Walmart Moms Post-Election Focus Poll - Nov. 5, 2014
On behalf of Walmart, Public Opinion Strategies and Purple Strategies completed an 800 sample survey of voters who cast ballots in yesterday's elections. This poll was conducted the evening of November 4th, and has a margin of error for the entire sample of +/-3.1%, and +/- 10% for our sub sample of Walmart Moms. Fully eleven percent of the sample was comprised of Walmart Moms — women who had shopped at Walmart in the past month who have a child under the age of 18 living in the household.
In the last three previous elections (2008, 2010 and 2012), Walmart Moms have sided with the winning side in each — voting for President Obama in '08 and '12 and support Congressional Republicans in 2010.
Breaking with their tradition of siding with the winning side, Walmart Moms gave Democrats a 51%-46% margin in Congressional races on election night. This is nearly the opposite of voters overall, who gave Republicans the edge by a 52%-46% margin.
Half (49%) of Walmart Moms made their final decisions on which candidate to support for Congress after October 1 — that's ten points higher than the overall sample. This mirrors our focus group conversations, in which Moms said they were late-engagers in the political campaigns, as they were overwhelmingly focused on family issues and concerns rather than on political campaigns.
Further, fully 36% of Walmart Moms said they went on-line in the last few days of the political campaign to look up information regarding the candidates, slightly more than voters overall (32%).
Just one-quarter of Walmart Moms believe the country is headed in the right direction (24%), while 67% say the country is off on the wrong track. While these results are a bit more positive than voters as a whole, they still reflect a very negative political environment – as seen in our most recent focus groups in Charlotte, New Orleans, Little Rock and Des Moines.
Our post-election sample of voters disapprove of the job that President Obama is doing by a 51%-45% margin, with Walmart Moms rating the President similarly at 51%-43%. The intensity of disapproval among Walmart Moms toward the President is significantly less negative than it is among all voters. While 40% of all voters strongly disapprove of the job President Obama is doing, just 31% of Walmart Moms share that same sentiment.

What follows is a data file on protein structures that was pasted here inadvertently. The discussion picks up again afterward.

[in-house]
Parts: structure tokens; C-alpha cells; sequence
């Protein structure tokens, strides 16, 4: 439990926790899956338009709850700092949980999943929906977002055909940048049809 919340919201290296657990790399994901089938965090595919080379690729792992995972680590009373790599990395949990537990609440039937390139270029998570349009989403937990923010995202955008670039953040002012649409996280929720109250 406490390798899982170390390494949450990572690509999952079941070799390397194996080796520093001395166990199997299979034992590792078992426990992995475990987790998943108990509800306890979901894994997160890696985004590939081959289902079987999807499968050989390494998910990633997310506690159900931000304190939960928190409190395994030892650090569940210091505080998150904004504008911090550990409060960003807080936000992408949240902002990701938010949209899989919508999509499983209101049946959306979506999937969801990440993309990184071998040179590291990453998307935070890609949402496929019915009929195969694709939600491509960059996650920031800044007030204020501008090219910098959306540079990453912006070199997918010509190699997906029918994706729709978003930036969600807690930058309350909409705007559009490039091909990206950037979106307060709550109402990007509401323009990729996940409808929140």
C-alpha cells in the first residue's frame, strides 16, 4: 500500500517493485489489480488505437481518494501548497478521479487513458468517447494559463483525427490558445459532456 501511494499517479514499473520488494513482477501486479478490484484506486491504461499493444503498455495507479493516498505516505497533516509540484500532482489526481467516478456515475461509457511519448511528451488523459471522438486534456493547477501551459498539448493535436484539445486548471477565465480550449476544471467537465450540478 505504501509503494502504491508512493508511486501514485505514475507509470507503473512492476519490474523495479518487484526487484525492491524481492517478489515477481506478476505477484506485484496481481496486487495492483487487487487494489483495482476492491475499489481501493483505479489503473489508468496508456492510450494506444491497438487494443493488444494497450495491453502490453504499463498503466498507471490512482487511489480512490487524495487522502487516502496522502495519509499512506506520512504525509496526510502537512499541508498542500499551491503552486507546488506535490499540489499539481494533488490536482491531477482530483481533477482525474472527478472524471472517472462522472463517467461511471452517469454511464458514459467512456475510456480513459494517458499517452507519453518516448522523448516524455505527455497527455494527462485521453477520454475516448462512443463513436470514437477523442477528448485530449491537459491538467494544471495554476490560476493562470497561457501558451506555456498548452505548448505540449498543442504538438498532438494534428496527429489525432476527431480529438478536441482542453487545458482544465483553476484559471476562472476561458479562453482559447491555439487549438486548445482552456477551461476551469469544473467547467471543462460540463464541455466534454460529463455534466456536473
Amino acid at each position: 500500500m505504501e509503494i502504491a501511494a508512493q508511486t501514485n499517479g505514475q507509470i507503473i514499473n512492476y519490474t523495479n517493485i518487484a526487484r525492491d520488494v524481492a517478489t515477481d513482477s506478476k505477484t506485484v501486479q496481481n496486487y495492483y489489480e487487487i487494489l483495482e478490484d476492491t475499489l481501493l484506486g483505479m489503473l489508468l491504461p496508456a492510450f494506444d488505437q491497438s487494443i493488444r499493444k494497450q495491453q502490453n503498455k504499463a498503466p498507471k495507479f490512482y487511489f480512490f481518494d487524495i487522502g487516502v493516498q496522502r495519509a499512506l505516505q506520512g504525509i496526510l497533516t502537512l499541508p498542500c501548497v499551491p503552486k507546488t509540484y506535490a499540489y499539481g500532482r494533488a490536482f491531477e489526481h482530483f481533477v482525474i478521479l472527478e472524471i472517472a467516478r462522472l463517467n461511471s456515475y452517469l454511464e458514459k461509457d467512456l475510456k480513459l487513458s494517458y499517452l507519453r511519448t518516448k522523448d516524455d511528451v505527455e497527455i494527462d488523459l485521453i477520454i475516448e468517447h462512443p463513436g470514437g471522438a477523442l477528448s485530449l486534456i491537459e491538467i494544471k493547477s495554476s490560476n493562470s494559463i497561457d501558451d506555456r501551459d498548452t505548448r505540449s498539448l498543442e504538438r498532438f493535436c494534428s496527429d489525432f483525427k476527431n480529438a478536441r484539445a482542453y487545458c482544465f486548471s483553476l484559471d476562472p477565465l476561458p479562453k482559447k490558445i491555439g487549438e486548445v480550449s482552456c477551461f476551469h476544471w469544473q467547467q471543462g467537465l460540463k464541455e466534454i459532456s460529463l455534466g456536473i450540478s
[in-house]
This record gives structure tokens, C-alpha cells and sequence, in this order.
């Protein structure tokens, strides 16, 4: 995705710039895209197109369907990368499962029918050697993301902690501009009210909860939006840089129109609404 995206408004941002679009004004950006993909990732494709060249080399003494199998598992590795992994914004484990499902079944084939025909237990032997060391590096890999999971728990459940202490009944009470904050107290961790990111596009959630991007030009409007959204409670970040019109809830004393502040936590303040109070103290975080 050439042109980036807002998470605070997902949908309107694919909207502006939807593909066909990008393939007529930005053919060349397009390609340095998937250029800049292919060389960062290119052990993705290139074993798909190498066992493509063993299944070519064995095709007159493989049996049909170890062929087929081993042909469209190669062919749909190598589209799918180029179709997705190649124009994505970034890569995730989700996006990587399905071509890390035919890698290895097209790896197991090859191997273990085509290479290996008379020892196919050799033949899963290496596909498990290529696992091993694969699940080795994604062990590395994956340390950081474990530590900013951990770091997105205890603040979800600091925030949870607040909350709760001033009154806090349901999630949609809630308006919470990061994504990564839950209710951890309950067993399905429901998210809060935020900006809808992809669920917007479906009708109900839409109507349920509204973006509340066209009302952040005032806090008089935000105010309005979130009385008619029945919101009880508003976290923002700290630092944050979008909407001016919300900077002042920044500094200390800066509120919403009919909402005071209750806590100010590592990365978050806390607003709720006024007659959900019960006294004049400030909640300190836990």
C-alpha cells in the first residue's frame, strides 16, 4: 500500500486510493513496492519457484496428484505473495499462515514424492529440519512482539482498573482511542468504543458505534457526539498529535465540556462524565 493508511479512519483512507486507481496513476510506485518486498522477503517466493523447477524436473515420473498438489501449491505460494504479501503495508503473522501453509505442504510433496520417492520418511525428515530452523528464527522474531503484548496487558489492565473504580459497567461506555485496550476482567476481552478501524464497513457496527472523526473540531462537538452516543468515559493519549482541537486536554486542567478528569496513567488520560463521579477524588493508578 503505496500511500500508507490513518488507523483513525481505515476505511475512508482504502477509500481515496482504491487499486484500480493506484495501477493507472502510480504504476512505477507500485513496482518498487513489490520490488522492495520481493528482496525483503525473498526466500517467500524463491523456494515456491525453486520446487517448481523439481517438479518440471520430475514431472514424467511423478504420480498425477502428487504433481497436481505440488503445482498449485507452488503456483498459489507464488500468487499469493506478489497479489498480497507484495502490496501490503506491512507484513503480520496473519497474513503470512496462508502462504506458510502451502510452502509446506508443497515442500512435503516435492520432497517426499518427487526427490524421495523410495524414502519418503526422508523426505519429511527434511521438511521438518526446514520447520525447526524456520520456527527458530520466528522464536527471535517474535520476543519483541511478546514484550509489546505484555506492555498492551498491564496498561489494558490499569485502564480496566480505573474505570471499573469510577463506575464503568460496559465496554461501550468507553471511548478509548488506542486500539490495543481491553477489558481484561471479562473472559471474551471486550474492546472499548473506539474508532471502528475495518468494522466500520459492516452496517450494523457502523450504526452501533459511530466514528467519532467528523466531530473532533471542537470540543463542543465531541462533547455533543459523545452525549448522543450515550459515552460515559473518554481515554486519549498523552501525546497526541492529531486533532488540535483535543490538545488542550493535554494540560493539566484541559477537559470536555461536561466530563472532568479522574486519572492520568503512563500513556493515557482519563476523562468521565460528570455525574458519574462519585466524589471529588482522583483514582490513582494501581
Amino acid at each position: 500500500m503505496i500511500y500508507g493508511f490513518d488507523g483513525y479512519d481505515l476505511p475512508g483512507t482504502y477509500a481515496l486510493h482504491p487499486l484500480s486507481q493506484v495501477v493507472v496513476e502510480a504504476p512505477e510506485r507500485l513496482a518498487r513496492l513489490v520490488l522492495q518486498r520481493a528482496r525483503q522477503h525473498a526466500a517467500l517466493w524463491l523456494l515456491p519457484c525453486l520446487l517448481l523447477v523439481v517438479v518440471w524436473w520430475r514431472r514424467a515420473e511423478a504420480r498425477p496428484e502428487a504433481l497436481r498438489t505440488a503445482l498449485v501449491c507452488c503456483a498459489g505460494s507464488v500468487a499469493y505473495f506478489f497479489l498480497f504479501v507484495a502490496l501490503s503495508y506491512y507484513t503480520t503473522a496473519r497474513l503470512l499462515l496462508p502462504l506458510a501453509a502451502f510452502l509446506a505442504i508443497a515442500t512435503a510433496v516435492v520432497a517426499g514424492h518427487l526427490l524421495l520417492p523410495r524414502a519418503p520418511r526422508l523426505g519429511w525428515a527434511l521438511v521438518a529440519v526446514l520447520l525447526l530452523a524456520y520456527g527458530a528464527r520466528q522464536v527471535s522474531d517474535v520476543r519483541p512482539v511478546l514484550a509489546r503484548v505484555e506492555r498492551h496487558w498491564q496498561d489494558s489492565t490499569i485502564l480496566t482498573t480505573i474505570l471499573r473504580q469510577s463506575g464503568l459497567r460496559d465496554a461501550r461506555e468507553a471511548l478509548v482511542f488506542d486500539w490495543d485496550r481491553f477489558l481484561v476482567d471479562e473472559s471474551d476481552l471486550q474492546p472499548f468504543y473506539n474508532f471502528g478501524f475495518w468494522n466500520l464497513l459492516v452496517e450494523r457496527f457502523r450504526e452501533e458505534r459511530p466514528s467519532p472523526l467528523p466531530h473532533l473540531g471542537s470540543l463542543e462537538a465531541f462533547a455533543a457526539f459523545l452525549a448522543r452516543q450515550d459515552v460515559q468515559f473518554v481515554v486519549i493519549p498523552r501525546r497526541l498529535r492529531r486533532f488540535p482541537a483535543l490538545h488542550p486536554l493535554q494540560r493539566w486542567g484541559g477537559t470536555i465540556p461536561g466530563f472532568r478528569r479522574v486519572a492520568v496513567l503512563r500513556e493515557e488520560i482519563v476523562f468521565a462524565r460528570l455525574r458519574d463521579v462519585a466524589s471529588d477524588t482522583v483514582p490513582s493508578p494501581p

Voters overall were more likely to say their vote was a message opposing President Obama than one supporting him (32%-17%, 48% not a message), Walmart Moms were much more mixed in their attitudes, with 24% saying their vote was one of opposition to the President, 21% saying their vote was in support, and more than half saying their vote was not a message.
In each of the last three elections, we've found Walmart Moms to be both proven swing voters and siding with the winning party. Similar to the 2012 Presidential election, these women voted for Democrats, but not by nearly wide enough margins to forestall major GOP gains. (These women supported Obama by 56%-43% in 2012, but supported DEM candidates by a much narrower 52%-46% score in 2014.)
While President Obama is as unpopular with these Moms as with voters overall, just a quarter of Moms say they were trying to send a message in opposition to the President. To reconnect with these voters, incoming elected officials should work to show their commitment not just to the economy, but to local issues like education. These Moms will continue to be a critical swing bloc crucial for both parties headed into the 2016 Presidential election.